In the early 1900s, Europeans became obsessed with the death mask of an unknown woman who committed suicide by drowning. This mask adorned countless walls and was the muse of the most influential authors and artists of the era. This documentary investigates this morbid craze (2021) [00:16:46]

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Whoa that’s crazy I’ve actually drawn that cast before! I actually own a picture of the cast. I won’t spoil anything because it is very interesting, but I teach art in college and usually have my students draw from the Bargue plates that are mentioned at the end. Maybe we will draw this one this semester just so I get to tell this interesting story.


Very interesting story. Well narrated.


I’ve seen plenty of Rescue Annie dolls over the decades, and if the origin story is actually true, it’s a very bad reproduction.


Reminds of the Game of Thrones’s guild of assassins in the free city of Braavos and their many faced god. “Valar Dohaeris”. All men must serve. Faceless Men most of all.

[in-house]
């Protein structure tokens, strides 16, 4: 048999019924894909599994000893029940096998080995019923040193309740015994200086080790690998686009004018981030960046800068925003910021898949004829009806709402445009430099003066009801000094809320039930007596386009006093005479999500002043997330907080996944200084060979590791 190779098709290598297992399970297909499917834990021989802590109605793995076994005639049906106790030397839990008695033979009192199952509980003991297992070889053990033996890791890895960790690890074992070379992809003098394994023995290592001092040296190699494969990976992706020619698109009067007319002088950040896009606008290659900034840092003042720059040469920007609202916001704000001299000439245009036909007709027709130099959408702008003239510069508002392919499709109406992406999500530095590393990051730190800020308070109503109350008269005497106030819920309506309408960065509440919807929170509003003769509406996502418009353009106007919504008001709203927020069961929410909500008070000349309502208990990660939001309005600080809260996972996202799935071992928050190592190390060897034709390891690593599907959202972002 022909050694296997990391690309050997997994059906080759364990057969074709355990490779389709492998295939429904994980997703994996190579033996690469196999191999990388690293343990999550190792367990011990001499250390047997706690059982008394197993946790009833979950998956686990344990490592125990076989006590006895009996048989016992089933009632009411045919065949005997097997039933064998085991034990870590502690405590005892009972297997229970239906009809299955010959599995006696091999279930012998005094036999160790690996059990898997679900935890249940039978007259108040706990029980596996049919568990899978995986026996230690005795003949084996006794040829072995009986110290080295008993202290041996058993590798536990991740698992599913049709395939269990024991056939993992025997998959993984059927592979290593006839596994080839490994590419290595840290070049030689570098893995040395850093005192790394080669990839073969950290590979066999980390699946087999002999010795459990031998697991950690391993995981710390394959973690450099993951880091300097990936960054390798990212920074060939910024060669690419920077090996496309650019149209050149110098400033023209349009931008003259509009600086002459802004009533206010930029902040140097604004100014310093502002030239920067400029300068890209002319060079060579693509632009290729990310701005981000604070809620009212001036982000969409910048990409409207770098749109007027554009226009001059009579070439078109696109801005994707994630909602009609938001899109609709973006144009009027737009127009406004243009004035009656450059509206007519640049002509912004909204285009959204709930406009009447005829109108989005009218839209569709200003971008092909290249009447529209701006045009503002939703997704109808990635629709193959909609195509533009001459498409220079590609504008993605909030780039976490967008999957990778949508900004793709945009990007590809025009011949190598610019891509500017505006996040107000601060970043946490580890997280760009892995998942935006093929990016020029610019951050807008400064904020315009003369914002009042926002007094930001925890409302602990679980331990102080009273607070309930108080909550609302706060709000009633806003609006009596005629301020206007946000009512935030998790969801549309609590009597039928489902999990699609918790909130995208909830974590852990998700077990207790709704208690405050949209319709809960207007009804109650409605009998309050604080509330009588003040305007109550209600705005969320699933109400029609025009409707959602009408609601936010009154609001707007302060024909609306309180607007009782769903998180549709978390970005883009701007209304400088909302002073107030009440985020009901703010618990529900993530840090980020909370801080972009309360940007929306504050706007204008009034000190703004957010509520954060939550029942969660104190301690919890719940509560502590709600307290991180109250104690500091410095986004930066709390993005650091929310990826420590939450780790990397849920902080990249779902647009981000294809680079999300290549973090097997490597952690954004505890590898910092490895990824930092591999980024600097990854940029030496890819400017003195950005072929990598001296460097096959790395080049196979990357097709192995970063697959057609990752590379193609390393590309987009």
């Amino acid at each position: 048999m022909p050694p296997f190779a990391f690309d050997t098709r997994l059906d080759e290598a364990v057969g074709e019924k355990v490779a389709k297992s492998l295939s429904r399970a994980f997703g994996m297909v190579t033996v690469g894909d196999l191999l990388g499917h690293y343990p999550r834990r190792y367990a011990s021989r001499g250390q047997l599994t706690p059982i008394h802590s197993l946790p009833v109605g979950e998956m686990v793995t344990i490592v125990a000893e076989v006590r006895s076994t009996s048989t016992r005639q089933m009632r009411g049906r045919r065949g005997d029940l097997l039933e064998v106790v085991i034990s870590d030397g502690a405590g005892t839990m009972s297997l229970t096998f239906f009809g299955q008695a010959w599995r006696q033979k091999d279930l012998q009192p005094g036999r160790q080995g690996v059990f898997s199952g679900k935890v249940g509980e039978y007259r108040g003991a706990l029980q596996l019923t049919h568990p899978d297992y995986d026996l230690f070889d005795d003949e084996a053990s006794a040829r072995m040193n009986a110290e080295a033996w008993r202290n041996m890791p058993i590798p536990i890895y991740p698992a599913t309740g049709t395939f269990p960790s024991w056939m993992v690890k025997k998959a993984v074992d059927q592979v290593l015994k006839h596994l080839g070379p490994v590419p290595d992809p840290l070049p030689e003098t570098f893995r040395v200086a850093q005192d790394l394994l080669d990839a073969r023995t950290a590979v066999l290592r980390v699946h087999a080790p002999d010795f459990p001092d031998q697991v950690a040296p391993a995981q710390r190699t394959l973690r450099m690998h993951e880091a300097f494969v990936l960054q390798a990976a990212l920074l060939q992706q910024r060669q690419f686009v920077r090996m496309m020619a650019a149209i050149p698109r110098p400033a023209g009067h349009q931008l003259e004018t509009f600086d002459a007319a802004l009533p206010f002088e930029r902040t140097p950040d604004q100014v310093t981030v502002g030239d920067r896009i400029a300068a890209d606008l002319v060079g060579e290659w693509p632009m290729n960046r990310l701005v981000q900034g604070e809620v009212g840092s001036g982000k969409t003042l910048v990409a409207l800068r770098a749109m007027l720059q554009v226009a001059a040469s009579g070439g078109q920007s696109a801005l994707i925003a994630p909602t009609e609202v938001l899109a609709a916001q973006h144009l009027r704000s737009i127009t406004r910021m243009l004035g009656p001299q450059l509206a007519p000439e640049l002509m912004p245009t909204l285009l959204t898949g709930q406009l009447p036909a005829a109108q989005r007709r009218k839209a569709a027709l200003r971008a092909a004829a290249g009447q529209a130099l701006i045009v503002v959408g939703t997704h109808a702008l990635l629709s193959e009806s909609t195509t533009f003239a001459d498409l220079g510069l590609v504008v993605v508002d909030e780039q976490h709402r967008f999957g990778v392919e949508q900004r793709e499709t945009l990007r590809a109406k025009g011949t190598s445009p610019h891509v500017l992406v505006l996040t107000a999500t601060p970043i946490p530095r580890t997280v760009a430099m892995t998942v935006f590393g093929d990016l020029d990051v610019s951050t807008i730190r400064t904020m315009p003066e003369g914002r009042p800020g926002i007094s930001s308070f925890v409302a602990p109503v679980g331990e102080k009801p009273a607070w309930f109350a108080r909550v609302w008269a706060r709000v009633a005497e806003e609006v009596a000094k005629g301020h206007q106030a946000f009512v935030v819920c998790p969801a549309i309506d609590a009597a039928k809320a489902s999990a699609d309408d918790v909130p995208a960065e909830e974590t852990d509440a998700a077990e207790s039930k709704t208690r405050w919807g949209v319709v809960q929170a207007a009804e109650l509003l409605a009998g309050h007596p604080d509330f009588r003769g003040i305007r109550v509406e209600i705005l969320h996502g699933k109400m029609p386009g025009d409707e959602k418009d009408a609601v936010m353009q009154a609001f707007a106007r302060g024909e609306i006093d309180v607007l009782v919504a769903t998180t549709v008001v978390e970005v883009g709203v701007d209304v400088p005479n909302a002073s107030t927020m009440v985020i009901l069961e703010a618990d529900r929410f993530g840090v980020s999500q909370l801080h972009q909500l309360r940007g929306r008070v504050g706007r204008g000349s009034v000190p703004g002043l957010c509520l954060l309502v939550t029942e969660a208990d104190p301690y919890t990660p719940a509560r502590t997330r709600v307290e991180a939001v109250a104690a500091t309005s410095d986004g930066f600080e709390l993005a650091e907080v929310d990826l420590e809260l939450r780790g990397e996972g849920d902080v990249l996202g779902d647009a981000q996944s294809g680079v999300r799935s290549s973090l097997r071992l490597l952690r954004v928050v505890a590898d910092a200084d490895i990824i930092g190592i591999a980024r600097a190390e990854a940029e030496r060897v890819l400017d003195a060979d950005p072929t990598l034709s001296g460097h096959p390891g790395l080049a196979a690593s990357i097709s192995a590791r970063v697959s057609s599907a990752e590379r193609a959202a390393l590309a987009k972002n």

This documentary makes it sound like the Bargue plates are unusual and rare but they were in fact incredibly popular and common – both Picasso and van Gogh used them to learn drawing. Van Gogh even wrote to his brother about plate 53 hanging on his wall in London. And yet no one noticed the incredible similarity between the drawn bust in a popular drawing manual and the tourist death mask sold at every corner? Something is not right.